Defamation in Strata – What is it?
Wednesday February 28th, 2018
In the middle of a long and expensive piece of litigation I brought on behalf of a stakeholder in a strata scheme who claimed someone on the committee had defamed him, I again asked my client the question that any responsible lawyer would repeatedly raise: “Do you really think the juice is worth the squeeze on this one?”
The costs of the litigation had already exceeded any realistic estimate of the likely compensation he could be awarded for the hurtful comments made against him. So was the litigation worth the investment?
He replied: “Yes, because he plays the man, not the ball.” That simple statement explains why people get sued for defamation, and why someone may feel compelled to commit to significant costs to make a claim against them.
What is defamation?
Defamation is the publication of something which tends to lower a person’s reputation in their community. The ‘publication’ can be spoken or written. Whether the publication was defamatory will depend on what an ordinary person would reasonably understand the words to mean; not necessarily the meaning a person sensitive to criticism finds in them.
In other words, defamation does not provide a remedy for those offended by what has been said about them, but a remedy for damage caused to their reputation.
So you can’t say anything negative about someone else?
You can, so long as you have a good defence. Some examples of common defences that arise are:
- What was said was substantially true.It may damage someone’s reputation to say that they have scant regard for the by-laws. However, that person may find it difficult to sue in defamation for that comment if they are justifiably receiving by-law contravention notices every other day
- What was said was trivial and unlikely to harm the person’s reputation.When holding a heated discussion in a committee meeting, committee member A tells committee member B that he is being “a clown” over his stance on whether unit 7 should be given approval to keep a pet cat
- You (usually a body corporate manager) innocently disseminated the defamatory matter, with no capacity to edit it or knowledge that it was defamatory.
A lot owner submits a motion proposing that the body corporate fund the construction of a 12 foot brick wall around townhouse 7, and the explanatory note explains why the residents of that townhouse ought to be caged in. The body corporate is required to circulate that motion and explanatory note by legislation, and cannot change it in any way. A review of the explanatory note might reveal that it was defamatory, but this particular defence is supported by a protection set out in section 111A of the BCCM Act.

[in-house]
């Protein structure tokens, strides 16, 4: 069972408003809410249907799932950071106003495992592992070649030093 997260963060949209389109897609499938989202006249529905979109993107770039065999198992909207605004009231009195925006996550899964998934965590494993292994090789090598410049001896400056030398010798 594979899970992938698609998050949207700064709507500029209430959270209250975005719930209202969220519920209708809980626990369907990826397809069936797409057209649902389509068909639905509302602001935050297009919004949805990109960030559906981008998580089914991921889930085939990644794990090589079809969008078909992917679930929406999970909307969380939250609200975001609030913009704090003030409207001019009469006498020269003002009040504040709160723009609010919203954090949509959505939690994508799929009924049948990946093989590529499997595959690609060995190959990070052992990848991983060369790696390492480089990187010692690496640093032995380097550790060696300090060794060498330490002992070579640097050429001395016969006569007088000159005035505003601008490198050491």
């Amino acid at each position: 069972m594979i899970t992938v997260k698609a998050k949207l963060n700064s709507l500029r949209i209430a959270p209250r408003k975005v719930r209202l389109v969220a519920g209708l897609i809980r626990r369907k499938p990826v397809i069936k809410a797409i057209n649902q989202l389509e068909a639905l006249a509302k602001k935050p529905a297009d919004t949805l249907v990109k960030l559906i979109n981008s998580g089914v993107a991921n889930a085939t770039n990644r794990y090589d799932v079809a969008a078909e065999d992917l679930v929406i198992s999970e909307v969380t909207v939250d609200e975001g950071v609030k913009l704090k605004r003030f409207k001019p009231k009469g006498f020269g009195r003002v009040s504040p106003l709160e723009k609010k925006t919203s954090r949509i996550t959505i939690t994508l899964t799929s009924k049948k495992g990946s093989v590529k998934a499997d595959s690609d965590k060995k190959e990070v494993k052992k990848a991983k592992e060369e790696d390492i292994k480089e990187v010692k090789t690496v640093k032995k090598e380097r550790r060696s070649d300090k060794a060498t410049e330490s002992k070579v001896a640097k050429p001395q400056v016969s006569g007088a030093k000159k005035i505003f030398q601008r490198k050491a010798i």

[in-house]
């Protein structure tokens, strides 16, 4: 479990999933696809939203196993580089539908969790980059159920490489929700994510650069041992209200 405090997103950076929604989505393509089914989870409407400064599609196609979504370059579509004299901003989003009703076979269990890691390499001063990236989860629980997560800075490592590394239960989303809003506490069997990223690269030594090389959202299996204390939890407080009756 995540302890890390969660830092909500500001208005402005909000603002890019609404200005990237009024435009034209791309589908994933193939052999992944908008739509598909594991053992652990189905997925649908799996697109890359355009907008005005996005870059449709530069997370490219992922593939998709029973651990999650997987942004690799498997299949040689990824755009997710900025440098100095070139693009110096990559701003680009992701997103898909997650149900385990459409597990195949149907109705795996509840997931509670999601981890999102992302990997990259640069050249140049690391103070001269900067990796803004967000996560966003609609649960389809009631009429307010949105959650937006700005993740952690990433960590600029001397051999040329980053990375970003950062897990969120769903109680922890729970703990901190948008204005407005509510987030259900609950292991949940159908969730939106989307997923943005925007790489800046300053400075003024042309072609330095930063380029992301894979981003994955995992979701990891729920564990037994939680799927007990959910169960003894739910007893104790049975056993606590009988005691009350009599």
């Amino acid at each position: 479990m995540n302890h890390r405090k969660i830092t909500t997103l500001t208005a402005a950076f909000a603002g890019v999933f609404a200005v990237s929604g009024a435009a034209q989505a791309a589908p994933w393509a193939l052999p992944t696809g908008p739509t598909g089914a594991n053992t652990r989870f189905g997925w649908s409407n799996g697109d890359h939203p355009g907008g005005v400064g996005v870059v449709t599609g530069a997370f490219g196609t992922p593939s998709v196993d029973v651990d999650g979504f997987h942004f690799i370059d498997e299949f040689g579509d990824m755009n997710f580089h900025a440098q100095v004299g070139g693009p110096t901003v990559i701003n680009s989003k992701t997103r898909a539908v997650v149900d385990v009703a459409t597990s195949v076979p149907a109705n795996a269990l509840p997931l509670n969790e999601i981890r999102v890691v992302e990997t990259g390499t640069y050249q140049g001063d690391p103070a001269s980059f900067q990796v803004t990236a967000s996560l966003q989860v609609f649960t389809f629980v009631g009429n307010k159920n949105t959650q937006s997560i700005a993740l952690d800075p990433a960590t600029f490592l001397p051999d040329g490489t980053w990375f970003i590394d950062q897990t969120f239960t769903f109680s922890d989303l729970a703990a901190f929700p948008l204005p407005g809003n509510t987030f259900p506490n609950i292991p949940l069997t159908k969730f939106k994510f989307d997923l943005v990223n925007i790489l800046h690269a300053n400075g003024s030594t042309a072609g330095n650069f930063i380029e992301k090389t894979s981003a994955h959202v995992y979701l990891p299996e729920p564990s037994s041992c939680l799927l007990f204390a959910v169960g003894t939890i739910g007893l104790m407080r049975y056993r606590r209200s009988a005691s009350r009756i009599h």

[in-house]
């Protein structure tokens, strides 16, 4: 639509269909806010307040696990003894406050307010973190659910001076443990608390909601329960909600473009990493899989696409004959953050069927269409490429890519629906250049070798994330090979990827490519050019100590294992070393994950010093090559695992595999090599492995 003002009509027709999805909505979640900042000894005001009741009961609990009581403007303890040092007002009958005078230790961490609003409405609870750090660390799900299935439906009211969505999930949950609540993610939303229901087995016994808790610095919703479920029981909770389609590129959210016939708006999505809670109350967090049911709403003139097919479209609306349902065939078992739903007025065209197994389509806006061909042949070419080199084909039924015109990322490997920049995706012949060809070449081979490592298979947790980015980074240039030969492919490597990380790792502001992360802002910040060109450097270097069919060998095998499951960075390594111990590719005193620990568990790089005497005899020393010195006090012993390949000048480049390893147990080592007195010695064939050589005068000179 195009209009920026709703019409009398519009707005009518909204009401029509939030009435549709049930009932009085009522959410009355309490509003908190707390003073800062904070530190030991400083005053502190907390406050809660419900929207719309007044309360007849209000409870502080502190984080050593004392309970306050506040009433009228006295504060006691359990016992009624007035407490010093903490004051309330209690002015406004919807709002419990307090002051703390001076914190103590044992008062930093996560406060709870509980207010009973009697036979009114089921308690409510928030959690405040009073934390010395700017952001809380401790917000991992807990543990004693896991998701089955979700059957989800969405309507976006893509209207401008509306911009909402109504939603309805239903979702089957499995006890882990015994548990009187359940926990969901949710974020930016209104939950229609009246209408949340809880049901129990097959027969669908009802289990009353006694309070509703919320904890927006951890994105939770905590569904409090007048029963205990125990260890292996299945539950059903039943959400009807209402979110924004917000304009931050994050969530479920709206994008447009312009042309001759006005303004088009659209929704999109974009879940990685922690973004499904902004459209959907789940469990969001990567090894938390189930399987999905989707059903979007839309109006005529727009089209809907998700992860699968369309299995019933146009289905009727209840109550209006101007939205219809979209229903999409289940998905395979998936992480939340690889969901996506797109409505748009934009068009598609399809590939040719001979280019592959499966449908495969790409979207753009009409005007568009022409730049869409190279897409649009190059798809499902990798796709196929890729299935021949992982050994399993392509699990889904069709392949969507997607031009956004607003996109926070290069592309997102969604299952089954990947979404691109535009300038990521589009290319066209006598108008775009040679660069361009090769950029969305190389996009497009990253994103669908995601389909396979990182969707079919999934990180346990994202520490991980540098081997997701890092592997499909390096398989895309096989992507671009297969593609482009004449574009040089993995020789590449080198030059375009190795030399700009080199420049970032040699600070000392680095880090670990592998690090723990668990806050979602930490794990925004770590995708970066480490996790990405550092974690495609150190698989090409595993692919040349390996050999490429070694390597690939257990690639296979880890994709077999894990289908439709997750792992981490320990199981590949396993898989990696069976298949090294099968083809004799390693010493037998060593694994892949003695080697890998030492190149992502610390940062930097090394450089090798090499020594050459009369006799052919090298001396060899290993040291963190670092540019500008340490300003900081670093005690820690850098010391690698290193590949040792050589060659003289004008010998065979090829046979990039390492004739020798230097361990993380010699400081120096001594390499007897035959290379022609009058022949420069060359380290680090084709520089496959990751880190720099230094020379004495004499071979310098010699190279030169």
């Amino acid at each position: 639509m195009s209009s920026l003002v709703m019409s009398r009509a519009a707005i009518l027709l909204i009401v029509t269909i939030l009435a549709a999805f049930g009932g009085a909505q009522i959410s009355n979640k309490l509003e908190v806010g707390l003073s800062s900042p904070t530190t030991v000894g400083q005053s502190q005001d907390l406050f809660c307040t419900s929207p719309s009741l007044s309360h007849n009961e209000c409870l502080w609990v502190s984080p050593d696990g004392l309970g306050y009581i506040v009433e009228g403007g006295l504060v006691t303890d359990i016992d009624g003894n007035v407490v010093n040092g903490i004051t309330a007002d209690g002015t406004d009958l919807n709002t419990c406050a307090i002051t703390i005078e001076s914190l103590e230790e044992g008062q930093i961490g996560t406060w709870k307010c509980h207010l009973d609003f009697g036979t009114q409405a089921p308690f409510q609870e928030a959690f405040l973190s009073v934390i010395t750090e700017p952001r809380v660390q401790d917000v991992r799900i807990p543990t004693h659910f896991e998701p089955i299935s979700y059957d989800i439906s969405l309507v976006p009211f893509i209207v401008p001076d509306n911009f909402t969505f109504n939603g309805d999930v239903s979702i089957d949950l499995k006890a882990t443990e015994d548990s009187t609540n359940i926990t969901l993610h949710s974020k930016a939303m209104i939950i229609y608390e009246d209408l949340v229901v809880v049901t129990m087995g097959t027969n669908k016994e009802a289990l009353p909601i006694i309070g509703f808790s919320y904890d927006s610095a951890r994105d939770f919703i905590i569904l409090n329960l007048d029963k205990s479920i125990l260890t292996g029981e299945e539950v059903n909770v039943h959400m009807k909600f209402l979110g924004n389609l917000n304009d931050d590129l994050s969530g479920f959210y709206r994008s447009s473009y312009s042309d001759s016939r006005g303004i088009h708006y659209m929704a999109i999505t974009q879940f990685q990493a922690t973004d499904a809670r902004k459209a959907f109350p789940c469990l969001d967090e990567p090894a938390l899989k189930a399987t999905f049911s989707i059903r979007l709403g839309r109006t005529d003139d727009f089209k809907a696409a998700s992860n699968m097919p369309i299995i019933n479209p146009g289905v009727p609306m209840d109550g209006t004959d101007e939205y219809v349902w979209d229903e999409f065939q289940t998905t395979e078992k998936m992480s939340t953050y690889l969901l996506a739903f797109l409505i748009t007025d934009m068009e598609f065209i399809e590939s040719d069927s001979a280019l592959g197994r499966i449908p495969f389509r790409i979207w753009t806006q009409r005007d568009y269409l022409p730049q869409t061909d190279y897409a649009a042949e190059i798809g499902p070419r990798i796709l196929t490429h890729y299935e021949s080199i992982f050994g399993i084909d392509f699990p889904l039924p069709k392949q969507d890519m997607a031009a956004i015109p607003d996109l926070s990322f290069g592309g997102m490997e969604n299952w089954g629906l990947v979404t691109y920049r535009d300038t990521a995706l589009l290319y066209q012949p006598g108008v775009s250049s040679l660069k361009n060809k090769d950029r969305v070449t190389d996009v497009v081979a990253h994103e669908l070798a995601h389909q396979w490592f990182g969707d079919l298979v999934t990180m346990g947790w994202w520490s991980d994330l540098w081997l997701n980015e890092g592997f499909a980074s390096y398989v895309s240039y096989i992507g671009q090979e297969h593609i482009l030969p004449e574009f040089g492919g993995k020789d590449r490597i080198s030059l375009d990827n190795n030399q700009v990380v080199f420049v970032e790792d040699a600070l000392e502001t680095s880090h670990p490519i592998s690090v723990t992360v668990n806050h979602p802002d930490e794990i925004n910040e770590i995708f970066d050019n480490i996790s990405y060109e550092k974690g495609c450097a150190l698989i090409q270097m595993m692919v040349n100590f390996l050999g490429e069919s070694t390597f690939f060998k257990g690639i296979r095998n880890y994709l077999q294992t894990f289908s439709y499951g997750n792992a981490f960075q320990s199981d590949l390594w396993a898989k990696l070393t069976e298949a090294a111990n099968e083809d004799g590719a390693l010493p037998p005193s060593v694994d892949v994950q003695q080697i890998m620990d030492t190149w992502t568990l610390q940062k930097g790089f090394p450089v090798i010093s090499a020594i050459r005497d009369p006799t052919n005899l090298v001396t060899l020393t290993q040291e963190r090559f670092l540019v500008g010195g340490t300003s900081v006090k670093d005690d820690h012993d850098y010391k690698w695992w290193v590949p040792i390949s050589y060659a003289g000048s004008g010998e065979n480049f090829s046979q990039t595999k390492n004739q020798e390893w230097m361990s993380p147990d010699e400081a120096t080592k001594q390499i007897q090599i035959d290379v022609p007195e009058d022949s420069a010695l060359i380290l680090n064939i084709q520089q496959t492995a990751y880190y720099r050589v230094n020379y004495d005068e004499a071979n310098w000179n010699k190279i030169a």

- You (usually a committee member) were giving information to someone else (usually a lot owner) on a subject they had an interest in, and it was reasonable in the circumstances for you to have published the matter (even if it were defamatory), and you did not do it out of malice.
The committee has genuine concerns about the performance of caretaking duties, obtains an expert report revealing the substandard condition the common property attributable to the poor performance of the caretaking duties, and expresses those concerns in minutes circulated to all lot owners.
There are many other defences, but these are the ones I usually see called upon in defamation cases arising out of a strata community.
Where the line usually gets drawn
The difference between success and failure in these types of defamation cases usually comes down to the motives of the defendant / publisher.
If their primary motivation is to properly inform other stakeholders in the community about a concern they have with what someone else has done, and that concern reasonably held and based on proper material, they usually stand themselves in good stead if a defamation claim is made.
People get themselves in trouble if their primary motivation is to damage the reputation of someone else, and they go out of their way to make their peers think less of someone else because of some ulterior motive. So instead of promoting their own qualities that make them suitable to hold the office of chairperson, they will instead tell others why the other candidate is a terrible person for the office. Mud sticks, right?
In the heat of the moment, they might say something they may not have thought through properly, but it felt good to say it at the time. That is when they stopped playing the ball, and started playing the man.
A word of warning for committee members
You should be especially cautious if you feel that hot flush and the need to immediately respond to something you have just heard or read. Most residential strata insurance policies provide cover for office bearers’ liability (if a committee member gets sued for something that happened while they held that office), but a typical exclusion is a defamation claim.
That does not mean a committee member will be denied cover for any defamation claim made against them. Most insurers will assess the claim being made and provisionally confirm indemnity for the defence costs if it has low prospects of succeeding. But you should always err on the side of caution when you feel that hot flush, such as by sleeping on the response you intend to send and running it past others who do not have a vested interest in the argument (such as a lawyer).
This information is intended to provide a general summary only and should not be relied on as a substitute for legal advice.
This article was submitted by Jason Carlson, Partner – Grace Lawyers.